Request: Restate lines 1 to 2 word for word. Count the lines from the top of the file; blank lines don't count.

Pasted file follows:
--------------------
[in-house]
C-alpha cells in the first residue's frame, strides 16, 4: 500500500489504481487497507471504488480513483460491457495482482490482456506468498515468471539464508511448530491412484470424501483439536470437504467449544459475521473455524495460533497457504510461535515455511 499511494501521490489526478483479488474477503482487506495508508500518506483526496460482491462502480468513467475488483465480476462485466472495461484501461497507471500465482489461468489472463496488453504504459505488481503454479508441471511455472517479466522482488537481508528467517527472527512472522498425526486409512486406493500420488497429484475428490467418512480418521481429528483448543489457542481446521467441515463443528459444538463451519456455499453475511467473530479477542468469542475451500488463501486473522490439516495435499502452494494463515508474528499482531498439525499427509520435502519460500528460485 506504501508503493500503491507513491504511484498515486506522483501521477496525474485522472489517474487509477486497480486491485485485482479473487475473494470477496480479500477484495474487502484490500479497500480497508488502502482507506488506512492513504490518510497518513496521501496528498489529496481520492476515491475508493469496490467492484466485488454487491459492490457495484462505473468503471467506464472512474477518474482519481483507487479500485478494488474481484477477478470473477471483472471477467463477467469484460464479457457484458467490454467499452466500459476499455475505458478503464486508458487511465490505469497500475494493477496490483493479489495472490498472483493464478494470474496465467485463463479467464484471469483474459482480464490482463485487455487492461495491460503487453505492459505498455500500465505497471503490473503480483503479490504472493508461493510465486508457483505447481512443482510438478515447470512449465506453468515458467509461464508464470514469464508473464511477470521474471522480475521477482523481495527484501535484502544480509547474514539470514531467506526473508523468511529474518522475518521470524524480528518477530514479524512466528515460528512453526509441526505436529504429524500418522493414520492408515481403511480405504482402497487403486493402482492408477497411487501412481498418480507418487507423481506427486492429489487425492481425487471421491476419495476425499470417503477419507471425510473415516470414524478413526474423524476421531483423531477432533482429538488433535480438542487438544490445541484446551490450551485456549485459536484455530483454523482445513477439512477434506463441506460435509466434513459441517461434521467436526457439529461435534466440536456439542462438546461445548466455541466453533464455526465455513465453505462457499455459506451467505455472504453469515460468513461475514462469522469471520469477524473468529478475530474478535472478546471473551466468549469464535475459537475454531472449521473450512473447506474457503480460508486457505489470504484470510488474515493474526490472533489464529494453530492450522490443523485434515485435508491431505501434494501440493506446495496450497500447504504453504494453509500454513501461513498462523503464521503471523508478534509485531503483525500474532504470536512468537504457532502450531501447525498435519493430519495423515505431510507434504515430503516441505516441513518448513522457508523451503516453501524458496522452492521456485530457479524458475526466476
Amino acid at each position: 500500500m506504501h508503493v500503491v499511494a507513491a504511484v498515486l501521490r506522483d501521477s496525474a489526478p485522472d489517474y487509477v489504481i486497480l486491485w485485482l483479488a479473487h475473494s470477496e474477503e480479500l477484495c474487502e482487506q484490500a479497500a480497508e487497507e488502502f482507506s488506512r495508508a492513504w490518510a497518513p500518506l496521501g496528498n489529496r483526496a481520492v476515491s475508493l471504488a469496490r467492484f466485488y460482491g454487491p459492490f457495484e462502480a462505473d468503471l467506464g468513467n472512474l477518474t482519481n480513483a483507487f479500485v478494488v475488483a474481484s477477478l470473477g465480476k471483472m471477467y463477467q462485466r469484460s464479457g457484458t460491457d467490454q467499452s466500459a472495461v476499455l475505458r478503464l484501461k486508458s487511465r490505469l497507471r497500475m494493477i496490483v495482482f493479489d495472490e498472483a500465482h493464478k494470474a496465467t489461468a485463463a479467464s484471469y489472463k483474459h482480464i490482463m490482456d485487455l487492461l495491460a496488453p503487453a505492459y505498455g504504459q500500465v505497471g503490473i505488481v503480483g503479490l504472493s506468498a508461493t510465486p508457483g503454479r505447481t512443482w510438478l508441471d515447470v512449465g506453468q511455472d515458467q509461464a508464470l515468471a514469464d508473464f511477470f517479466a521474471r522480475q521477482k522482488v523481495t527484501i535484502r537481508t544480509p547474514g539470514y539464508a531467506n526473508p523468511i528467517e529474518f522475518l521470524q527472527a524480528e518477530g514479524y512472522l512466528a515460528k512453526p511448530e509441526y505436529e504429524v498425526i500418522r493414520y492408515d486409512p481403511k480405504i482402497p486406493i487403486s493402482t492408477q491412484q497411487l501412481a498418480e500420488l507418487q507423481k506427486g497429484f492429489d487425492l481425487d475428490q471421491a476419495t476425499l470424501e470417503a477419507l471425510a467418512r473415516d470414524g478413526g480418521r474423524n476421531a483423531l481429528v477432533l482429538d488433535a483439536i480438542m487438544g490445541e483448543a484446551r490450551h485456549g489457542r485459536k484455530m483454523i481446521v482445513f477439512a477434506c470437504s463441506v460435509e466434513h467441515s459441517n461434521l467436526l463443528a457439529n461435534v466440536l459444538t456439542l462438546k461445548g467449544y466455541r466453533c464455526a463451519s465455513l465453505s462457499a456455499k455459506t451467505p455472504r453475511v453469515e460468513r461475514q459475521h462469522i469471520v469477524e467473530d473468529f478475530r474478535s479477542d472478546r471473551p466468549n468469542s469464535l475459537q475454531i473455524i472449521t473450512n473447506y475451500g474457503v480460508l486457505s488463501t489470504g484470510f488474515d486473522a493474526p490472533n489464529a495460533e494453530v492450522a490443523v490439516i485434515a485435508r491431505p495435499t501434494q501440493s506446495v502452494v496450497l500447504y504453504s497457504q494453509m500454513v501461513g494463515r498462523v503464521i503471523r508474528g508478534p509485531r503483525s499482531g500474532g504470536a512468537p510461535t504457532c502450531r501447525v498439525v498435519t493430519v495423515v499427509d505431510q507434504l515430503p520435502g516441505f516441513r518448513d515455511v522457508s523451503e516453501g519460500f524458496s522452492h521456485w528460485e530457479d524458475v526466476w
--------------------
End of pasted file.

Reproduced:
[in-house]
C-alpha cells in the first residue's frame, strides 16, 4: 500500500489504481487497507471504488480513483460491457495482482490482456506468498515468471539464508511448530491412484470424501483439536470437504467449544459475521473455524495460533497457504510461535515455511 499511494501521490489526478483479488474477503482487506495508508500518506483526496460482491462502480468513467475488483465480476462485466472495461484501461497507471500465482489461468489472463496488453504504459505488481503454479508441471511455472517479466522482488537481508528467517527472527512472522498425526486409512486406493500420488497429484475428490467418512480418521481429528483448543489457542481446521467441515463443528459444538463451519456455499453475511467473530479477542468469542475451500488463501486473522490439516495435499502452494494463515508474528499482531498439525499427509520435502519460500528460485 506504501508503493500503491507513491504511484498515486506522483501521477496525474485522472489517474487509477486497480486491485485485482479473487475473494470477496480479500477484495474487502484490500479497500480497508488502502482507506488506512492513504490518510497518513496521501496528498489529496481520492476515491475508493469496490467492484466485488454487491459492490457495484462505473468503471467506464472512474477518474482519481483507487479500485478494488474481484477477478470473477471483472471477467463477467469484460464479457457484458467490454467499452466500459476499455475505458478503464486508458487511465490505469497500475494493477496490483493479489495472490498472483493464478494470474496465467485463463479467464484471469483474459482480464490482463485487455487492461495491460503487453505492459505498455500500465505497471503490473503480483503479490504472493508461493510465486508457483505447481512443482510438478515447470512449465506453468515458467509461464508464470514469464508473464511477470521474471522480475521477482523481495527484501535484502544480509547474514539470514531467506526473508523468511529474518522475518521470524524480528518477530514479524512466528515460528512453526509441526505436529504429524500418522493414520492408515481403511480405504482402497487403486493402482492408477497411487501412481498418480507418487507423481506427486492429489487425492481425487471421491476419495476425499470417503477419507471425510473415516470414524478413526474423524476421531483423531477432533482429538488433535480438542487438544490445541484446551490450551485456549485459536484455530483454523482445513477439512477434506463441506460435509466434513459441517461434521467436526457439529461435534466440536456439542462438546461445548466455541466453533464455526465455513465453505462457499455459506451467505455472504453469515460468513461475514462469522469471520469477524473468529478475530474478535472478546471473551466468549469464535475459537475454531472449521473450512473447506474457503480460508486457505489470504484470510488474515493474526490472533489464529494453530492450522490443523485434515485435508491431505501434494501440493506446495496450497500447504504453504494453509500454513501461513498462523503464521503471523508478534509485531503483525500474532504470536512468537504457532502450531501447525498435519493430519495423515505431510507434504515430503516441505516441513518448513522457508523451503516453501524458496522452492521456485530457479524458475526466476